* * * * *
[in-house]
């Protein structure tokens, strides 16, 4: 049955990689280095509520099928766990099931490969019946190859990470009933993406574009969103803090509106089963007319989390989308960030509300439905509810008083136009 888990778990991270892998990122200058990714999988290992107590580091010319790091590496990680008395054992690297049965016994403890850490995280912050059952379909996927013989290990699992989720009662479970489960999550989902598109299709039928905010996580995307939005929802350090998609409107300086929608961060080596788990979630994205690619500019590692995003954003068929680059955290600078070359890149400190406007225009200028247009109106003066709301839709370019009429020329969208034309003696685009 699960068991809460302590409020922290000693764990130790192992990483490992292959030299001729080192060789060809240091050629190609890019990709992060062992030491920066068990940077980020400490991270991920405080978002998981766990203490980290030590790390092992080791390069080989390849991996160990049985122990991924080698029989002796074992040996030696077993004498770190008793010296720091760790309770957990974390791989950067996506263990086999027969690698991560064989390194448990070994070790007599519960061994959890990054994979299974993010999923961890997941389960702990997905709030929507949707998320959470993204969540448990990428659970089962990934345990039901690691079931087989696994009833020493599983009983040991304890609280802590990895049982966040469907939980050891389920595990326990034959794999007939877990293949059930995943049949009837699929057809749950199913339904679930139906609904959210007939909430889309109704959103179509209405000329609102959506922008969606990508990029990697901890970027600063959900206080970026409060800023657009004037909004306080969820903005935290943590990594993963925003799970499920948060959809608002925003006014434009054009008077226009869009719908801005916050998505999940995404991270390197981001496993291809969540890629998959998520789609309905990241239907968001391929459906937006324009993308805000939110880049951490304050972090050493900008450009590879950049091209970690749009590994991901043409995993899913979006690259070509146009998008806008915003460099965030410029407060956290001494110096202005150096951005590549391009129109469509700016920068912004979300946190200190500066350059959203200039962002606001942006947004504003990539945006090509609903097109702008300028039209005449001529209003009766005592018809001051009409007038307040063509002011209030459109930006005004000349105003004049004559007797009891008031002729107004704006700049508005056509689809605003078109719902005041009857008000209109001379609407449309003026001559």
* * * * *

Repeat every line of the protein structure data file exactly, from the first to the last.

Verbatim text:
[in-house]
């Protein structure tokens, strides 16, 4: 049955990689280095509520099928766990099931490969019946190859990470009933993406574009969103803090509106089963007319989390989308960030509300439905509810008083136009 888990778990991270892998990122200058990714999988290992107590580091010319790091590496990680008395054992690297049965016994403890850490995280912050059952379909996927013989290990699992989720009662479970489960999550989902598109299709039928905010996580995307939005929802350090998609409107300086929608961060080596788990979630994205690619500019590692995003954003068929680059955290600078070359890149400190406007225009200028247009109106003066709301839709370019009429020329969208034309003696685009 699960068991809460302590409020922290000693764990130790192992990483490992292959030299001729080192060789060809240091050629190609890019990709992060062992030491920066068990940077980020400490991270991920405080978002998981766990203490980290030590790390092992080791390069080989390849991996160990049985122990991924080698029989002796074992040996030696077993004498770190008793010296720091760790309770957990974390791989950067996506263990086999027969690698991560064989390194448990070994070790007599519960061994959890990054994979299974993010999923961890997941389960702990997905709030929507949707998320959470993204969540448990990428659970089962990934345990039901690691079931087989696994009833020493599983009983040991304890609280802590990895049982966040469907939980050891389920595990326990034959794999007939877990293949059930995943049949009837699929057809749950199913339904679930139906609904959210007939909430889309109704959103179509209405000329609102959506922008969606990508990029990697901890970027600063959900206080970026409060800023657009004037909004306080969820903005935290943590990594993963925003799970499920948060959809608002925003006014434009054009008077226009869009719908801005916050998505999940995404991270390197981001496993291809969540890629998959998520789609309905990241239907968001391929459906937006324009993308805000939110880049951490304050972090050493900008450009590879950049091209970690749009590994991901043409995993899913979006690259070509146009998008806008915003460099965030410029407060956290001494110096202005150096951005590549391009129109469509700016920068912004979300946190200190500066350059959203200039962002606001942006947004504003990539945006090509609903097109702008300028039209005449001529209003009766005592018809001051009409007038307040063509002011209030459109930006005004000349105003004049004559007797009891008031002729107004704006700049508005056509689809605003078109719902005041009857008000209109001379609407449309003026001559």